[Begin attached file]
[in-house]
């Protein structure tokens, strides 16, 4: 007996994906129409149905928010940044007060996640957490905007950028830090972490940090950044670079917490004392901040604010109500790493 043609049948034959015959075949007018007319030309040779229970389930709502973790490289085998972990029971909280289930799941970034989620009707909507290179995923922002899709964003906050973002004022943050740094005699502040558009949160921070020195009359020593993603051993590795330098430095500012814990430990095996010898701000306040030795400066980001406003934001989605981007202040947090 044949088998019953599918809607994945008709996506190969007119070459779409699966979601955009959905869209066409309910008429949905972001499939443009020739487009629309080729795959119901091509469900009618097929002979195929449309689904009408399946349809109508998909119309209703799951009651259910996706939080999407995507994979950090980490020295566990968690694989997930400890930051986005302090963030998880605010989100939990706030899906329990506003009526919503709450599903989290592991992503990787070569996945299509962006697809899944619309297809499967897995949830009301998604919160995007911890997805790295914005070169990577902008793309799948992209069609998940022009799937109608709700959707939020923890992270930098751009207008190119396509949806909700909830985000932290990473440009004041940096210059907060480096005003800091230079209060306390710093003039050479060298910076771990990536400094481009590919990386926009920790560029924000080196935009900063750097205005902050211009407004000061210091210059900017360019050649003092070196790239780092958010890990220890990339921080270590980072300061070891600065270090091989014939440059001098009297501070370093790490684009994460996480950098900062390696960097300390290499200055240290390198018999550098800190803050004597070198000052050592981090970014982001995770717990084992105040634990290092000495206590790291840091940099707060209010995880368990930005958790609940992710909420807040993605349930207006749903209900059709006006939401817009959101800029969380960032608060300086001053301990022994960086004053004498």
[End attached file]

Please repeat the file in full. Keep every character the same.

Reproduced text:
[in-house]
């Protein structure tokens, strides 16, 4: 007996994906129409149905928010940044007060996640957490905007950028830090972490940090950044670079917490004392901040604010109500790493 043609049948034959015959075949007018007319030309040779229970389930709502973790490289085998972990029971909280289930799941970034989620009707909507290179995923922002899709964003906050973002004022943050740094005699502040558009949160921070020195009359020593993603051993590795330098430095500012814990430990095996010898701000306040030795400066980001406003934001989605981007202040947090 044949088998019953599918809607994945008709996506190969007119070459779409699966979601955009959905869209066409309910008429949905972001499939443009020739487009629309080729795959119901091509469900009618097929002979195929449309689904009408399946349809109508998909119309209703799951009651259910996706939080999407995507994979950090980490020295566990968690694989997930400890930051986005302090963030998880605010989100939990706030899906329990506003009526919503709450599903989290592991992503990787070569996945299509962006697809899944619309297809499967897995949830009301998604919160995007911890997805790295914005070169990577902008793309799948992209069609998940022009799937109608709700959707939020923890992270930098751009207008190119396509949806909700909830985000932290990473440009004041940096210059907060480096005003800091230079209060306390710093003039050479060298910076771990990536400094481009590919990386926009920790560029924000080196935009900063750097205005902050211009407004000061210091210059900017360019050649003092070196790239780092958010890990220890990339921080270590980072300061070891600065270090091989014939440059001098009297501070370093790490684009994460996480950098900062390696960097300390290499200055240290390198018999550098800190803050004597070198000052050592981090970014982001995770717990084992105040634990290092000495206590790291840091940099707060209010995880368990930005958790609940992710909420807040993605349930207006749903209900059709006006939401817009959101800029969380960032608060300086001053301990022994960086004053004498």